We explain how to protect yourself from cyber attack. These are various ways to Protect yourself from cyber attack –
- Upgrade Your Operating System
Keep your operating system up to date with the most recent version. Older, outdated operating systems are often much easier to hack or infect.
- Turn on Automatic Updates
Turning on automatic updates takes the guesswork out of updating your software so that you won’t forget. Most programs have a simple checkbox that you can use to turn this on.
- Anti-Virus Software
Having paid antivirus installed on all of your devices is crucial. Some computers come with antivirus software pre installed but it is worth noting paid antivirus provides much stronger security and protection. Like the saying goes you get what you pay for.
- Back Up Your Data
Backing up your data is essential. Back up your most important data regularly at least once a week. To make the task easier you can set up automatic backups using an app such as one drive or Google Drive.
- Create Secure Passwords
Use secure passwords that are hard to guess. The best passwords will have a combination of letters, numbers, and symbols. If you have trouble coming up with ideas you can use an online secure password generator. Also always use a different password for each account. Use Password which is a securely encrypted app you can use to log all of your passwords so you don’t ever forget them.
- Set up a Firewall
Always ensure your firewall is on so that you are alerted to potential threats. A firewall can identify and block cyber attack attempts before they happen.
- Validate SSL Certificates
Set your browser to determine the validity of SSL certificates from the websites you visit. This will help you to recognize whether or not a certain website is secured and safe to use with private information such as credit cards.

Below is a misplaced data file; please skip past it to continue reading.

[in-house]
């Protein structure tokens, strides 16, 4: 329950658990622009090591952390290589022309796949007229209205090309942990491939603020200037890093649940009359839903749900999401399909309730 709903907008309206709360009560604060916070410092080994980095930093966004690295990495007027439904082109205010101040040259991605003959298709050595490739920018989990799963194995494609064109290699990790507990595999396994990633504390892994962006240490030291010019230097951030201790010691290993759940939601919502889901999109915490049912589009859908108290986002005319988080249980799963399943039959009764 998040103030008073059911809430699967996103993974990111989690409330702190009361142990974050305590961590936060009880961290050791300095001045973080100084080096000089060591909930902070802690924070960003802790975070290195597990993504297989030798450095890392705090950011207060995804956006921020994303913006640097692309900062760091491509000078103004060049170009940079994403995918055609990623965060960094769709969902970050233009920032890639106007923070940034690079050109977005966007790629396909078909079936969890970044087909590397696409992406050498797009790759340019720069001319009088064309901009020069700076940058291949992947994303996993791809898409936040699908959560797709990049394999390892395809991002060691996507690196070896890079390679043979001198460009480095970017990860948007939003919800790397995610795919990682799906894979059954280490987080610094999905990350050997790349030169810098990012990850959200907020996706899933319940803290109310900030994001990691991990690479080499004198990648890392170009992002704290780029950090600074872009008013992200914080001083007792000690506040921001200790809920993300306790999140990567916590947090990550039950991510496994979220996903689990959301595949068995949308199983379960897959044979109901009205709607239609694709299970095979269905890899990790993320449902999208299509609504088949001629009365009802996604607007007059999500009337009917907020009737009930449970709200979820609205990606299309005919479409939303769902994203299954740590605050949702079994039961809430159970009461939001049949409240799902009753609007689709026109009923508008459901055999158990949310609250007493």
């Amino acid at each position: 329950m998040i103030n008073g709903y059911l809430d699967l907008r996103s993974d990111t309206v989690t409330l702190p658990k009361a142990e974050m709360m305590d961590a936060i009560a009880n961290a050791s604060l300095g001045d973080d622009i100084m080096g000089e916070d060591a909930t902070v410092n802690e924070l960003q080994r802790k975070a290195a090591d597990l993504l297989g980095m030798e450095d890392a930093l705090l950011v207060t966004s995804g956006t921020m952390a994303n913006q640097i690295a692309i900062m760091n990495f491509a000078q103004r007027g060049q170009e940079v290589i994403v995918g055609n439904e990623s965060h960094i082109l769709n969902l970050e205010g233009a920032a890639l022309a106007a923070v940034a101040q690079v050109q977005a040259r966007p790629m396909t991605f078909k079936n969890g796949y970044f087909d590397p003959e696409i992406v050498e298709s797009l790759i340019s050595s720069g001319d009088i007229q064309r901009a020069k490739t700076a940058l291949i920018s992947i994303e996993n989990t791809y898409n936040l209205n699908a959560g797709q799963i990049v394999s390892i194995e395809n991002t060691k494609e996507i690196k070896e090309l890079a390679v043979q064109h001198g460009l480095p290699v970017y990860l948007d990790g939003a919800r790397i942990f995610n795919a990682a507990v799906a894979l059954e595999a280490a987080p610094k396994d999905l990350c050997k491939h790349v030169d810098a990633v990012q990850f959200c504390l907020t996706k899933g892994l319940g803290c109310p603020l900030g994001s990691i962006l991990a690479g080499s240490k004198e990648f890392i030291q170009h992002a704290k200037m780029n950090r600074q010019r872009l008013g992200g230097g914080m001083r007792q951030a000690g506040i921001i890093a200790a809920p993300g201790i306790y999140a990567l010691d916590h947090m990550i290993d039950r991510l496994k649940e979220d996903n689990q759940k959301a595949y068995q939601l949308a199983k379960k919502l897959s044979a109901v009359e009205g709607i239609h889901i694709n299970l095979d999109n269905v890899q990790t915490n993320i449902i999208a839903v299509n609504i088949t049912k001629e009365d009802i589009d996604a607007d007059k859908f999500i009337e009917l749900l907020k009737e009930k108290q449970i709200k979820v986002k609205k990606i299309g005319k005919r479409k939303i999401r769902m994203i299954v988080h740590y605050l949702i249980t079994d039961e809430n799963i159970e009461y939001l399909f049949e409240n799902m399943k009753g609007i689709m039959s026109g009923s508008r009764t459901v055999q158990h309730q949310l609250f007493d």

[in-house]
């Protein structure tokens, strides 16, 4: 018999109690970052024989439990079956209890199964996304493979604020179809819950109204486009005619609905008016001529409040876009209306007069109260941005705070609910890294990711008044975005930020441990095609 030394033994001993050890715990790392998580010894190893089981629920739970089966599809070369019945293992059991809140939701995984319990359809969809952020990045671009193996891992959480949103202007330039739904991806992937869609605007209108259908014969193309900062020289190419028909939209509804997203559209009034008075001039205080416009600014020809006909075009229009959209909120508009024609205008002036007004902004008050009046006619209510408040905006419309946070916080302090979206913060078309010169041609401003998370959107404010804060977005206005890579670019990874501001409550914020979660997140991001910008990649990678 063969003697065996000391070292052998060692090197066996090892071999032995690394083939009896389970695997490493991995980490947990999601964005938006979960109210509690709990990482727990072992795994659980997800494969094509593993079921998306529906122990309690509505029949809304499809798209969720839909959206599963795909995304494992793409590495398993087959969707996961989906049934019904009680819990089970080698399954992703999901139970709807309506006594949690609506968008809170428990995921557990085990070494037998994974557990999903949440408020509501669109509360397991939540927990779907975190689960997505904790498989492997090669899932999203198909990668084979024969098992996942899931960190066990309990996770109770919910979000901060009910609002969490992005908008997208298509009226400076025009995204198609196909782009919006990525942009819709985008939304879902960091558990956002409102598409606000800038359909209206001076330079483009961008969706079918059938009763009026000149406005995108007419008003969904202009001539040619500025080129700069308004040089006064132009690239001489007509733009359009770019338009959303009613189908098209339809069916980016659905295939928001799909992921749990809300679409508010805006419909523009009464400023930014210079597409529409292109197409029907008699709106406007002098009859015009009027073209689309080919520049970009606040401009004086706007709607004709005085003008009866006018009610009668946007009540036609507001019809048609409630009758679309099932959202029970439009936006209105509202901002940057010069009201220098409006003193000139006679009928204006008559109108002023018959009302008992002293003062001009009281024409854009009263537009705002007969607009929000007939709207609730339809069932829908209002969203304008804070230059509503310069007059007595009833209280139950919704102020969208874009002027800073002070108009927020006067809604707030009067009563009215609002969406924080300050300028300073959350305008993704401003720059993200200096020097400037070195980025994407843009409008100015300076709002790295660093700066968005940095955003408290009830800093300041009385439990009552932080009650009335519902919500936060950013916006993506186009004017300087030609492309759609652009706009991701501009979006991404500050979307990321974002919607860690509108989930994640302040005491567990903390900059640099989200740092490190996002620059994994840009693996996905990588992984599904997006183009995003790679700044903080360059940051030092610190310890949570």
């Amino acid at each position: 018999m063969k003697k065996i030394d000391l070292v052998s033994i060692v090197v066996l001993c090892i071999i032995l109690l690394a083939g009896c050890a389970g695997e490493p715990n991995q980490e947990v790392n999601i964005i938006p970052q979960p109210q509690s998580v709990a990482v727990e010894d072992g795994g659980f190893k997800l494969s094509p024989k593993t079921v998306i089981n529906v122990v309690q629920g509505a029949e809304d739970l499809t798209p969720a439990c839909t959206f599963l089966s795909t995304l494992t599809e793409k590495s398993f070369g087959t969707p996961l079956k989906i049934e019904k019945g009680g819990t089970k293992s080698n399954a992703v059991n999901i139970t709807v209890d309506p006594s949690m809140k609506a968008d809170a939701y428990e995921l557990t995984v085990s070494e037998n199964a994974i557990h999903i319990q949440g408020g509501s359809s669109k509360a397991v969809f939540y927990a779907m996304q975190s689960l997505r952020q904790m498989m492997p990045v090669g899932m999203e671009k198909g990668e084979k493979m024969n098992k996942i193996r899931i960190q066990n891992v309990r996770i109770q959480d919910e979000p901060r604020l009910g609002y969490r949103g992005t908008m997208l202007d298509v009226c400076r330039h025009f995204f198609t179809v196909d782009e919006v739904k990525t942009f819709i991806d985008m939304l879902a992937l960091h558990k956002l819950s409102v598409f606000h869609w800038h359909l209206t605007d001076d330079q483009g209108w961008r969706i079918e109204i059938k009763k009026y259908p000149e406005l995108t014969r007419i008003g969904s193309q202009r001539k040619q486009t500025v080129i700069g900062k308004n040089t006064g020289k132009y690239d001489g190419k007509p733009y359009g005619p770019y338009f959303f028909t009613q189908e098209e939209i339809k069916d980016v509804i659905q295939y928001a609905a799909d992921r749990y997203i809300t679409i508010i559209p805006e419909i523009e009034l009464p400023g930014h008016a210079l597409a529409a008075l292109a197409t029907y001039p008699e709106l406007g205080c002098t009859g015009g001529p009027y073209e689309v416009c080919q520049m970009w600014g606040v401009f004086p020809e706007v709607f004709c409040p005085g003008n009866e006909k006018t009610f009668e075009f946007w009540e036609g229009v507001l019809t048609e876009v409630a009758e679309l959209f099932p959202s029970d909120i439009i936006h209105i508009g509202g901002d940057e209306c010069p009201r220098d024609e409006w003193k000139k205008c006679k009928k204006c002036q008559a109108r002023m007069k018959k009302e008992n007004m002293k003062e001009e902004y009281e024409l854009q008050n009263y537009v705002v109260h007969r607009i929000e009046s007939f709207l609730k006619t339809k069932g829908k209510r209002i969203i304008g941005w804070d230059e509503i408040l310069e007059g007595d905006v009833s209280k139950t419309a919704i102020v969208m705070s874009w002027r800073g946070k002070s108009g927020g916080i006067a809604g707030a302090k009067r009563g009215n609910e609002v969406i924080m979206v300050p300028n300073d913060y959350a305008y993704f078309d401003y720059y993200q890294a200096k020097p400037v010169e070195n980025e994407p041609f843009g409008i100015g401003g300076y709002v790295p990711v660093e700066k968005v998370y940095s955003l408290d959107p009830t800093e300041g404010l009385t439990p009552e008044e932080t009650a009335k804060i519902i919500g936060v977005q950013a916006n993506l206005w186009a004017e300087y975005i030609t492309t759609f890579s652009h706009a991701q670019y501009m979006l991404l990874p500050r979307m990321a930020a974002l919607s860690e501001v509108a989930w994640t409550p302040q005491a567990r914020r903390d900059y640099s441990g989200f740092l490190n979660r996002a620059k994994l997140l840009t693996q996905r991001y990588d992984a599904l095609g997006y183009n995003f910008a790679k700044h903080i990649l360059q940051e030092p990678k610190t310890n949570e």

- Avoid Installing Bundled Freeware
Take caution – lots of free software can have malware packaged with it. Before you install anything do your homework first. Read user reviews and watch for check boxes or buttons that install other items during the installation process.
- Be Careful What You Download
Before you decide to download that piece of software, movie or music make sure you know if what you are downloading is safe or legal. Viruses can sometimes hide in otherwise innocent looking files.
- What To Do If You Get Hacked
In a situation where you get hacked take action immediately to change all of your passwords and watch for email notifications of new IP addresses accessing any of your accounts. Also keep an eye on your banking and credit cards for unauthorized activity and if necessary contact your bank to get your cards cancelled.
- Never Ever Pay Hackers
If your account gets compromised and you receive an offer from the hackers to restore your files for a price, run. There is no way to be certain that they will restore your precious files if you do pay, and either way you’re dealing with cyber criminals.